Two local businesses — grocery discount chain Amazing Savings Markets and homestead supply shop Small Terrain — are facing trademark threats from a New York merchandise chain and from retail giant Urban Outfitters, respectively.
Amazing Savings Markets has shut down its website and is currently searching for a new name, a process co-owner Danette Hopey describes as “painful.” New York-based Simply Amazing, LLC, runs the Amazing Savings merchandise chain throughout the Northeast; the company took issue with the local business’ name.
“They evidently have a trademark for the word ‘amazing’, and they’ve started an action against us,” Hopey tells Xpress. “The paperwork they sent us was to never use that name again. We’ve been really suffering from this for about a year. We’re hesitant to just change the name to anything else; names are important.”
Hopey says the company has a trademark lawyer and is working with Simply Amazing to try to change its name, even though Amazing Savings Markets holds the North Carolina trademark.
“It’s kind of scary for a small business, It would cost $150,000 to even start winning that name in court,” Hopey notes. “It would go into the millions and most likely we would lose, because we are small.”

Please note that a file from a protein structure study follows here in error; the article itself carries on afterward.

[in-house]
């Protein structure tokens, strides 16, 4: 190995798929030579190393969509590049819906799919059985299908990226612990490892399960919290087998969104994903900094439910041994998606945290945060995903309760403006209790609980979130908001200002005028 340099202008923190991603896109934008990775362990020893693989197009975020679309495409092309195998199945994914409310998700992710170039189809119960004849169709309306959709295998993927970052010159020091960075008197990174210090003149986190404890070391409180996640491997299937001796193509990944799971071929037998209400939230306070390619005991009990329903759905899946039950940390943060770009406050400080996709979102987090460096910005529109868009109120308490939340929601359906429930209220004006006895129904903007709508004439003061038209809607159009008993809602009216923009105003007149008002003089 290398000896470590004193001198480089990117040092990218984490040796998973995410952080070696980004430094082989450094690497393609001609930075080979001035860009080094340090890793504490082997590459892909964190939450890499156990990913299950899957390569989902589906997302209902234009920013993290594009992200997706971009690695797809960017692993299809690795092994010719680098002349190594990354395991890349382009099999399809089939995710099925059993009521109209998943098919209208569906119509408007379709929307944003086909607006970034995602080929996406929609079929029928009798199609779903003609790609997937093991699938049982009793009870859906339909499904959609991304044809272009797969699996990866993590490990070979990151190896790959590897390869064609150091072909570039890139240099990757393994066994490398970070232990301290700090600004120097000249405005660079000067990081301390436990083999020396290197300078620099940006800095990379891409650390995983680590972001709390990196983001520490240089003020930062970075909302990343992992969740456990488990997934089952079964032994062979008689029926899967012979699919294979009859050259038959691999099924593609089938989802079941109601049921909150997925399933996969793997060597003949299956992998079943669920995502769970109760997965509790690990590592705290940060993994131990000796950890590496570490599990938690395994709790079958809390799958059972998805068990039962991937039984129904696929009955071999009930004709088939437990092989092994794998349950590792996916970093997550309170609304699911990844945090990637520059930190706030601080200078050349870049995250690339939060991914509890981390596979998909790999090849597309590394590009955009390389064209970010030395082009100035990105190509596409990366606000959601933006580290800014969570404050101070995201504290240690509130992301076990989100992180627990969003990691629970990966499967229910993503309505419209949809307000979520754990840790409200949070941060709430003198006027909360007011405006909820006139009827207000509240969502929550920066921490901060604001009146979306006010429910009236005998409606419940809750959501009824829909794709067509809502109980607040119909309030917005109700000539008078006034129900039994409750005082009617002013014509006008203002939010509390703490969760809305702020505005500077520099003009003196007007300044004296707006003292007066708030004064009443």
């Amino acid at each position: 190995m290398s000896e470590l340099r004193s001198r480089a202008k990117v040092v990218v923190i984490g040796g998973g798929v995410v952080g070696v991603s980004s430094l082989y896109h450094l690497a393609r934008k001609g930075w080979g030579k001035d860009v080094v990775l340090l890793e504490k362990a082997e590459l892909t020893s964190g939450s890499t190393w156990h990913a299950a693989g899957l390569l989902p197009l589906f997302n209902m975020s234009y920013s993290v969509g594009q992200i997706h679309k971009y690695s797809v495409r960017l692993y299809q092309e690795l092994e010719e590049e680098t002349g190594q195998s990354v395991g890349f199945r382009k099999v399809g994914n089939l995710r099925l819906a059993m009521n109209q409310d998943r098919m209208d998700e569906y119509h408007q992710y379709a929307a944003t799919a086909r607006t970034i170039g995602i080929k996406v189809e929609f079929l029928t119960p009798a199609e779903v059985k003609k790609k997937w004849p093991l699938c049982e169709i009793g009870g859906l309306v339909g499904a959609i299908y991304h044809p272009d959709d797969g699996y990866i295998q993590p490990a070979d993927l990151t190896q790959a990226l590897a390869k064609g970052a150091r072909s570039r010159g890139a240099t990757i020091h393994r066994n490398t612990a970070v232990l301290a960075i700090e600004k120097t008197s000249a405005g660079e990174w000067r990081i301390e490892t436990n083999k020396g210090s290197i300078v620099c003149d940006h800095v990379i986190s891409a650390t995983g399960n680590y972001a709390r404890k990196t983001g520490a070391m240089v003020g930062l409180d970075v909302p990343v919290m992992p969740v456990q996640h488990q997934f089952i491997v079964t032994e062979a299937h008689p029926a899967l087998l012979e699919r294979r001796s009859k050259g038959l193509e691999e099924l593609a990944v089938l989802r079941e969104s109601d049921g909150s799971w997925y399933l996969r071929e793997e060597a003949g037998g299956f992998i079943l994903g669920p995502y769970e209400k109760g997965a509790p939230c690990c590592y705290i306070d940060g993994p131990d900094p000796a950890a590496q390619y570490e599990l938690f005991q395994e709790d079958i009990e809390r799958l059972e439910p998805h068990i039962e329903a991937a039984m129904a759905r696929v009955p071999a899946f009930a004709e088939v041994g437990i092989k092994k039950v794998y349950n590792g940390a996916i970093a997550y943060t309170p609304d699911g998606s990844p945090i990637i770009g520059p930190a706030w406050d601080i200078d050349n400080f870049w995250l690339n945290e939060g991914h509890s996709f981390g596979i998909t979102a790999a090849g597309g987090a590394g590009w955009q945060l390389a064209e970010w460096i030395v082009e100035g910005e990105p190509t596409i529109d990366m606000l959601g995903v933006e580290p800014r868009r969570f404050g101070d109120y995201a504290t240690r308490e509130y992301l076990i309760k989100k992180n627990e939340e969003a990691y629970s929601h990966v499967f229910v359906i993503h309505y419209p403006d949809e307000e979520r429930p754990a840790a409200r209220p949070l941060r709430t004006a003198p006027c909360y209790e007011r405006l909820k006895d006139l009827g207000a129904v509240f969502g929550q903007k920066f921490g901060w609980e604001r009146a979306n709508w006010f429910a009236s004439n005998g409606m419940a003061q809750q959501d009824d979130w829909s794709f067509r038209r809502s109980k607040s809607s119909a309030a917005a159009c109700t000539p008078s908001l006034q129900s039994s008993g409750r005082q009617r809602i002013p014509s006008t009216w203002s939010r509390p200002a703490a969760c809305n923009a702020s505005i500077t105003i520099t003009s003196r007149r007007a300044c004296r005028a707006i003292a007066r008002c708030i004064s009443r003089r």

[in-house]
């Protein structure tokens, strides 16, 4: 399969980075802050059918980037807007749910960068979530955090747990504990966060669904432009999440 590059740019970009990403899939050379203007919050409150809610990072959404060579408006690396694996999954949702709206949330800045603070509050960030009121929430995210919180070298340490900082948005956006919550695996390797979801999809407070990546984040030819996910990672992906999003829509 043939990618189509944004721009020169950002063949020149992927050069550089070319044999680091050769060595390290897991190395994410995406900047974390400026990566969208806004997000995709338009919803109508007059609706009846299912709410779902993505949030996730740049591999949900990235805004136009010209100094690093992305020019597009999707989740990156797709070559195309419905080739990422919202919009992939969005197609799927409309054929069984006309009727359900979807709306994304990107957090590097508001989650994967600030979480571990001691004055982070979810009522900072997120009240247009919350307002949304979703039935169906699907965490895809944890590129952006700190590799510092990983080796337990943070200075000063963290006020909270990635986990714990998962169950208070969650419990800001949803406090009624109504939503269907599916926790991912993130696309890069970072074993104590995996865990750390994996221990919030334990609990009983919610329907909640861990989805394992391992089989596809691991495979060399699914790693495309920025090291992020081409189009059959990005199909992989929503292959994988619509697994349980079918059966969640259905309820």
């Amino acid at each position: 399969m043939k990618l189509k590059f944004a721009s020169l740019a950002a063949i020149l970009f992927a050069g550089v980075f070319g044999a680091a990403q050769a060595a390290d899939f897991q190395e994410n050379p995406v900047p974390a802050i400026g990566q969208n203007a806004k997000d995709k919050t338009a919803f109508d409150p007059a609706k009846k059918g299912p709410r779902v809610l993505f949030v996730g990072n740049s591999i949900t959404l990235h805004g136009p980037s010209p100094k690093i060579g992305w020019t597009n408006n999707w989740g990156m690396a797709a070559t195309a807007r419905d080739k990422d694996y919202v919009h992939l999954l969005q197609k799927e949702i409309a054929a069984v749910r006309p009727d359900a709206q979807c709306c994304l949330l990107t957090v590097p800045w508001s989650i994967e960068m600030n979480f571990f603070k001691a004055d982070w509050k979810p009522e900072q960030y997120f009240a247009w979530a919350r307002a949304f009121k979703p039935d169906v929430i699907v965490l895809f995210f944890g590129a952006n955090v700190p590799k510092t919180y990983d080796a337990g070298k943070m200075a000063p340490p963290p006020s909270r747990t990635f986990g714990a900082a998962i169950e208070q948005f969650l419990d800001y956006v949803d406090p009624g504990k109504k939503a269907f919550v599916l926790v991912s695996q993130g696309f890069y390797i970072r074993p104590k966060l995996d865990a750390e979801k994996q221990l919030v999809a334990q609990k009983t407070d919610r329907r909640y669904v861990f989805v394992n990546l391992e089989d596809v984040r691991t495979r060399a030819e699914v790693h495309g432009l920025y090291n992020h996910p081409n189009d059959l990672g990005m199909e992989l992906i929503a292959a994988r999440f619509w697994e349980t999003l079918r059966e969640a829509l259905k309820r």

Amazing Savings isn’t the only local company facing such threats. Small Terrain received a cease-and-desist notice from Urban Outfitters, which owns the garden-and-home supply store Terrain, located in Pennsylvania and Connecticut.
“Only two weeks after opening the doors, I received a cease-and-desist letter from Urban Outfitters’ attorney, informing me that they have the word ‘terrain’ trademarked in multiple categories,” Small Terrain owner Natalie Pollard writes in a December newsletter. “They argue that my little shop’s name will cause confusion and unfair competition for their garden center in Pennsylvania.”
They might not be the last, either, as Hopey observes that other locals, who often lack the resources for prolonged trademark fights, could face problems too. “Big companies will pick out names and just hold them for several years. I’ve driven around our city, and there are plenty of other businesses that could get hit.”